A voyaging mailbox
Voyagers who have moved aboard their boats and plan to go an extended trip have to determine what they will use as an address and how they will get their mail while voyaging. Rather than establish local connections every time I move with my boat or relinquish my slip and go on an extensive cruise, I use a mail-forwarding service.
I chose St. Brendan's Isle, Inc., in Florida to establish my address. (There are many such services advertised in cruising and mobile home magazines.) For a nomadic life it serves as a permanent address that has a normal name and street address format.
I have not tested the legality of using the service as a "legal address." For example, am I entitled to the low automobile insurance rates of the mail-forwarder's address, when, in fact, I am residing in an area with higher rates? The same question applies to medical insurance premiums. I did recently learn that a mail-forwarder is a business and therefore not a legal residence for voter registration, at least not in Florida. Laws on voter registration are different from state to state. In Florida, for example, a 1996 regulation established: "For voting purposes, a person's legal residence is determined by a physical presence in the county coupled with intent of permanent residency. Evidence of legal residence could be a driver's license, tax receipts, receipt of mail, carrying on of activities normally indicative of home life, etc." Outside the U.S. it is always possible to get a form for an absentee ballot at an American embassy or consulate. However, these forms must be mailed back to your "local" voting place, a bit of a Catch-22.
Just prior to the last presidential election, the New York Times reported that an astronaut on a four-month space mission asked if he could cast his ballot by encrypted e-mail since he left the planet before his Texas absentee ballot arrived. In true bureaucratic form, the Texas Administrator of Elections said "No." He went on to explain: "There is no provision in the Texas state law to vote by e-mail or from outer space." (About a year later, and too late for the astronaut, the Texas statute was changed to accommodate e-mail from outer space.)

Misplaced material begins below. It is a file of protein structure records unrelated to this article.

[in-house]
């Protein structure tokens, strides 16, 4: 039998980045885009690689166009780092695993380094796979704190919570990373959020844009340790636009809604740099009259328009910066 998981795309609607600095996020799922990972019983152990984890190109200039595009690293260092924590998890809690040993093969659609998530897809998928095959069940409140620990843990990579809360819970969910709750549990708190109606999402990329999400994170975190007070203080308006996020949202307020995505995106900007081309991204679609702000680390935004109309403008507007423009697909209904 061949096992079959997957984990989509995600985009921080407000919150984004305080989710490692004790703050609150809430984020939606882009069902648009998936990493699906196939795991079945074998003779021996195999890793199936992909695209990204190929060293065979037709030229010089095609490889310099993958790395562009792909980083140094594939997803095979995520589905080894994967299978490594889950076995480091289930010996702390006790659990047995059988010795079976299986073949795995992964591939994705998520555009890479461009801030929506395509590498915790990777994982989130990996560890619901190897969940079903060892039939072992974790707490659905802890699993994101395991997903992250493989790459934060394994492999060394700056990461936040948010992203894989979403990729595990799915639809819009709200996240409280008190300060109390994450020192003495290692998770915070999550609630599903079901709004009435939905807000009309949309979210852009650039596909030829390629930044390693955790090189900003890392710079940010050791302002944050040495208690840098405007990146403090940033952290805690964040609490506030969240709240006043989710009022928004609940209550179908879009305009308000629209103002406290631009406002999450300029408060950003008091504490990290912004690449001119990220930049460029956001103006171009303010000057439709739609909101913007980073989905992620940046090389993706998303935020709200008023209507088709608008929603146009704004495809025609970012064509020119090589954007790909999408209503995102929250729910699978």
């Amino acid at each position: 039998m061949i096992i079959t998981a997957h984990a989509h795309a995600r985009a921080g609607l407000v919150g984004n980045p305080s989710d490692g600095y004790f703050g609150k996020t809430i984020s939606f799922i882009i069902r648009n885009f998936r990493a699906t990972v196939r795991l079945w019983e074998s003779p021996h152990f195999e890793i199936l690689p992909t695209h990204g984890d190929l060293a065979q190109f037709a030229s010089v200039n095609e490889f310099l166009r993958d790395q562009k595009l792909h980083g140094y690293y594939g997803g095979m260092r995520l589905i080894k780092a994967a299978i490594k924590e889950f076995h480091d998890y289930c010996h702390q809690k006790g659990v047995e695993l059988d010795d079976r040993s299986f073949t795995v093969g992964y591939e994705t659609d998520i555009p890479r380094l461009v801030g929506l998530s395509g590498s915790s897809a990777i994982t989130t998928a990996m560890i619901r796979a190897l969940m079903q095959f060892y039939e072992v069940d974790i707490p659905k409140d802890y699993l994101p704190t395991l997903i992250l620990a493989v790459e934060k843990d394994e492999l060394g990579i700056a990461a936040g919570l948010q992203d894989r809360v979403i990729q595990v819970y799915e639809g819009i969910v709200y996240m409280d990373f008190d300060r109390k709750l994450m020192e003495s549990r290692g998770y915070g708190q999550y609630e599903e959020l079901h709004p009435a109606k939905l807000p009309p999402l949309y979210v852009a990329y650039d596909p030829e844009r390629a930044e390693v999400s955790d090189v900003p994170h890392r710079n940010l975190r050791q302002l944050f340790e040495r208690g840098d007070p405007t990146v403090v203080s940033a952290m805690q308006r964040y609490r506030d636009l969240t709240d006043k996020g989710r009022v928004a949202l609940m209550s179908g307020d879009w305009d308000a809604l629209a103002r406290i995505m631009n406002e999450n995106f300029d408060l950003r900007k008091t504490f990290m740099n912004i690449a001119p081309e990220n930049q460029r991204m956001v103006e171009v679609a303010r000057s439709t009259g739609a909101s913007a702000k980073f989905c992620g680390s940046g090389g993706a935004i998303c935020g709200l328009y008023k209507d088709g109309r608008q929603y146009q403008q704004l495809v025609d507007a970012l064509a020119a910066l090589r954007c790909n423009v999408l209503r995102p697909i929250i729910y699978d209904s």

I don't know how the astronaut solved his problem, but I had help from the friendly, liberal-minded commonwealth of Massachusetts. I explained my problem to the Boston voter registration official while on a brief visit to my brother. He asked, "Are you a veteran?"
I said, "No."
"Too bad, you could have registered at the veterans' homeless center next door." He thought for a while and asked, "Where are you staying tonight?"
"At my brother's place."
"Good enough," he said, shaking my hand. "For today you're a Bostonian. Sign here."
He also gave me several absentee ballot request forms to have ballots forwarded through my mail-forwarder in Florida. That was a measure of Boston's sometimes infamous can-do politics.
(The ACLU in Miami briefly considered challenging the Florida regulation against using a mail-forwarding business as a voter registration address. Several people were interviewed for a test case. Since each of us had shown initiative in finally getting to vote, we were technically not denied our right to vote, and, therefore, not good candidates for a test case.)
Apart from the voting hassle, the mail-forwarding service offers several other benefits. It eliminates my junk mail by only forwarding first- and second-class mail. It offers to accept faxes in my name, which are then forwarded to me when I request my mail. Similarly, it accepts short telephone messages addressed to me that are transcribed and included in my mail. The forwarder also offers additional services, especially useful to world voyagers, like bill payments and catalog orders for boat parts.